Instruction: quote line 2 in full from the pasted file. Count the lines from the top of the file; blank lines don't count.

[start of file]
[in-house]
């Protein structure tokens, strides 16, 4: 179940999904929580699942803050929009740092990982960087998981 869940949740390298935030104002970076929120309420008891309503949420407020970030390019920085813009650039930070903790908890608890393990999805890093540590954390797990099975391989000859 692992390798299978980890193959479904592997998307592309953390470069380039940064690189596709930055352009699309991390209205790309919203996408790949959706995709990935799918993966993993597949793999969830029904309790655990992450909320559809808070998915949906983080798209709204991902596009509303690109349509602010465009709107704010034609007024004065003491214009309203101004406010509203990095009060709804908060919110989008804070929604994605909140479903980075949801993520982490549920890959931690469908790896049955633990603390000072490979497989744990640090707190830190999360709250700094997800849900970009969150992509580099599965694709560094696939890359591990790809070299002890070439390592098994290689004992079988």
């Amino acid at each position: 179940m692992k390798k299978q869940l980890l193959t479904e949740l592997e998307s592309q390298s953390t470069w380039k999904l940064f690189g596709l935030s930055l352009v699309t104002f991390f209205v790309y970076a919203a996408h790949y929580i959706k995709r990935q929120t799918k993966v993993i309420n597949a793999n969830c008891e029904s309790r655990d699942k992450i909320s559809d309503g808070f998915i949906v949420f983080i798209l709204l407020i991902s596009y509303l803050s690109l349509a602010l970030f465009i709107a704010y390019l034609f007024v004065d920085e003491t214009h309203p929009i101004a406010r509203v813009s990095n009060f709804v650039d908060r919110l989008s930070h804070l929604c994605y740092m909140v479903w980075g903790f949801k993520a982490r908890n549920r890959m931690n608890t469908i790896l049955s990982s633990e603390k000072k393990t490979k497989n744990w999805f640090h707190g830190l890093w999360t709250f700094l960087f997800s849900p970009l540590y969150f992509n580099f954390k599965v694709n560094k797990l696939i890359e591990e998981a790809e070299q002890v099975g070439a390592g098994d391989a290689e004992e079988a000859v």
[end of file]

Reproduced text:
């Protein structure tokens, strides 16, 4: 179940999904929580699942803050929009740092990982960087998981 869940949740390298935030104002970076929120309420008891309503949420407020970030390019920085813009650039930070903790908890608890393990999805890093540590954390797990099975391989000859 692992390798299978980890193959479904592997998307592309953390470069380039940064690189596709930055352009699309991390209205790309919203996408790949959706995709990935799918993966993993597949793999969830029904309790655990992450909320559809808070998915949906983080798209709204991902596009509303690109349509602010465009709107704010034609007024004065003491214009309203101004406010509203990095009060709804908060919110989008804070929604994605909140479903980075949801993520982490549920890959931690469908790896049955633990603390000072490979497989744990640090707190830190999360709250700094997800849900970009969150992509580099599965694709560094696939890359591990790809070299002890070439390592098994290689004992079988």